Hey, I made a gif, just for you. Too bad I can't get it working with AZB. It has to be smaller, but then it doesn't really show what I want?! Stupid limitations, and I don't want to spend all night on this. Here is the link, anyway, at least that works.
https://media.giphy.com/media/3o7523...Szss/giphy.gif

Last edited by Straightpool_99; 01-11-2018 at 06:37 PM.
  
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01-11-2018, 10:37 PM

The game has changed a lot in the past 30 years. Back in the 80's most pros used draw as their first choice. Jim Rempe once told me draw is your more accurate shot because the bridge is lower and more stable. I tend to use draw shots quite a bit the maneuvering through a rack. I think it's a mistake though. Today's pros use natural follow whenever possible.
  
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mrknight411
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01-12-2018, 01:27 AM

Quote:
Originally Posted by Straightpool_99 View Post
Hey, I made a gif, just for you. Too bad I can't get it working with AZB. It has to be smaller, but then it doesn't really show what I want?! Stupid limitations, and I don't want to spend all night on this. Here is the link, anyway, at least that works.
https://media.giphy.com/media/3o7523...Szss/giphy.gif
That's awesome! I love those types of force follows close off the rail. To my understanding, a kill shot is to slow the CB down prior to contact, but I can see how the force follow close to the rail can also be considered a kill shot.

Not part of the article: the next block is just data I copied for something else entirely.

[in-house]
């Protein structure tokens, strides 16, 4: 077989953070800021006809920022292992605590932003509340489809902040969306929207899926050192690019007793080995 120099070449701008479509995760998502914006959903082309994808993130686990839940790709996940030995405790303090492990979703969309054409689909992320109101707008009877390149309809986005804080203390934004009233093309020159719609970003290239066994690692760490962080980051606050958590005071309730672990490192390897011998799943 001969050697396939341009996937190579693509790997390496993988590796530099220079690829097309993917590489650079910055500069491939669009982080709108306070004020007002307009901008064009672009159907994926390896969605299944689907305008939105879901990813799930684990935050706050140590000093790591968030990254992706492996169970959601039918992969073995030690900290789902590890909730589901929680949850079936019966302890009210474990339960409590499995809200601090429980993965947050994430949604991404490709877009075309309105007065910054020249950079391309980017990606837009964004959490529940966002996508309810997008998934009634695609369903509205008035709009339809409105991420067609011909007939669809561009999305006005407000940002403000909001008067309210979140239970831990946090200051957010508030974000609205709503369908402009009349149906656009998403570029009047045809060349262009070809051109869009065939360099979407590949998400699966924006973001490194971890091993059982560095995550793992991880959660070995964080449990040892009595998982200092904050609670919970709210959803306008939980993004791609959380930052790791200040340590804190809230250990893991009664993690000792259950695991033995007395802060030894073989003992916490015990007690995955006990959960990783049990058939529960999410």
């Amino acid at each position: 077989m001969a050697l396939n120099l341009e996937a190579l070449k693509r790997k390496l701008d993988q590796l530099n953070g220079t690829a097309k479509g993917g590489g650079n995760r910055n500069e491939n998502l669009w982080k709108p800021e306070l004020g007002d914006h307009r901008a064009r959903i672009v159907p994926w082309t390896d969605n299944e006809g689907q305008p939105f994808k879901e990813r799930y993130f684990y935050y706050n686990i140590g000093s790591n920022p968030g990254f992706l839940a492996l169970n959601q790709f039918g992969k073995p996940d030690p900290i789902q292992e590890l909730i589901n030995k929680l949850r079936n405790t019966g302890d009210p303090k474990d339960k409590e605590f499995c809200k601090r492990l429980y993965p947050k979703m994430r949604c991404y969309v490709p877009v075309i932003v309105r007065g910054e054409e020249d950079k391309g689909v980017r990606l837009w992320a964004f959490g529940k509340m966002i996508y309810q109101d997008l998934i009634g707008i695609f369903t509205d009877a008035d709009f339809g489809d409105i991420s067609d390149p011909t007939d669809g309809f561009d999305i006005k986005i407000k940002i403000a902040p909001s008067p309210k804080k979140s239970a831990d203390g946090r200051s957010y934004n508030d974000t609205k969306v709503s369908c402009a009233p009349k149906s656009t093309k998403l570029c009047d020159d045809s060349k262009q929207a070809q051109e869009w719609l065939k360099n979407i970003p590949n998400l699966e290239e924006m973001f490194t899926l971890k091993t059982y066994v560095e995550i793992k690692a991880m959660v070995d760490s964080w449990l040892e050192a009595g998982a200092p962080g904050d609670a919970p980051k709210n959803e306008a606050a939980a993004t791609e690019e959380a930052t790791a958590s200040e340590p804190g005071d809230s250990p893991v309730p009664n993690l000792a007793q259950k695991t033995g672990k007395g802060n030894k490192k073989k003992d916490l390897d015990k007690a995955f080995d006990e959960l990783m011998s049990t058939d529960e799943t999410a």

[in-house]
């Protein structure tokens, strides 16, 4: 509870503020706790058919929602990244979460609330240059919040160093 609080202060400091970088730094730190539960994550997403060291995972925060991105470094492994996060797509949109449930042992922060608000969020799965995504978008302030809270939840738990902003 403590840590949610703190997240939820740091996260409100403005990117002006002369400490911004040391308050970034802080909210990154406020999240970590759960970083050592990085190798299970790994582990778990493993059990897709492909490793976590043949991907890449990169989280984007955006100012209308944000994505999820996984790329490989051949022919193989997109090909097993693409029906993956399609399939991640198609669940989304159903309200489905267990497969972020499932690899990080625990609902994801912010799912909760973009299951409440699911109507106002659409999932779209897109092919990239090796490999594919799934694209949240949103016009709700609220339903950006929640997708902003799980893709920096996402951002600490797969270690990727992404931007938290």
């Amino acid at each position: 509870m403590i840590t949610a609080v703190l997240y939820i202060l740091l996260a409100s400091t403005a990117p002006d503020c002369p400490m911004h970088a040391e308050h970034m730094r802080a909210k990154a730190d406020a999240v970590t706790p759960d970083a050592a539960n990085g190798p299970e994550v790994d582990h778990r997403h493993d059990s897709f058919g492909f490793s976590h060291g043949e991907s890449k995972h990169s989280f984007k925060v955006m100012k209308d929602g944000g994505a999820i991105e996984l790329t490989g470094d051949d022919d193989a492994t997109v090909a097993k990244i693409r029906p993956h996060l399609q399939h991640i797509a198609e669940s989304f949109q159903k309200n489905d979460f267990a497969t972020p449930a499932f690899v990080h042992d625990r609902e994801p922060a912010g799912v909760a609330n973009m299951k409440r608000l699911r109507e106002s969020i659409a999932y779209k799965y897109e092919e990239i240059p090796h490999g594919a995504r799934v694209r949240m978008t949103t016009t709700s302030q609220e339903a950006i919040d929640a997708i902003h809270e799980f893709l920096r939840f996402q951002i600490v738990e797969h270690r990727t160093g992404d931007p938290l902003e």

Below are some definitions, and vid, I found online:

Quote:
A kill shot is a type of billiard shot that is executed with draw and usually with inside english. A kill shot is intended to slow down the speed of a cue ball as much as is physically possible after it contacts the object ball. A kill shot gets its name from the way the shot kills the speed of the cue ball.
http://www.billiardsforum.com/billia...tion/kill-shot
Brandon from Select Billiards illustrates this well...https://www.youtube.com/watch?v=Y2wCNFuYXqE

Here's a definition from WikiPedia:
Quote:
kill shot
A shot intended to slow down or "kill" the cue ball's speed as much as possible after contact with an object ball; usually a shot with draw, often combined with inside english. Also known as a dead ball shot.
I believe the consensus is that a kill shot is a shot where the CB is slowed down prior to contact. It's done for accuracy and control of position. I would like to read what other players have to say. Thanks for the gif!



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  (#24)
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01-12-2018, 10:34 AM

Quote:
Originally Posted by haystj View Post
But do you roll it skinny or fat?
Skinny as sheeeeet and then in the billfold mashed flat.... burned sloooooooow..
At least, uh, you know,back in the seventies
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Bob Jewett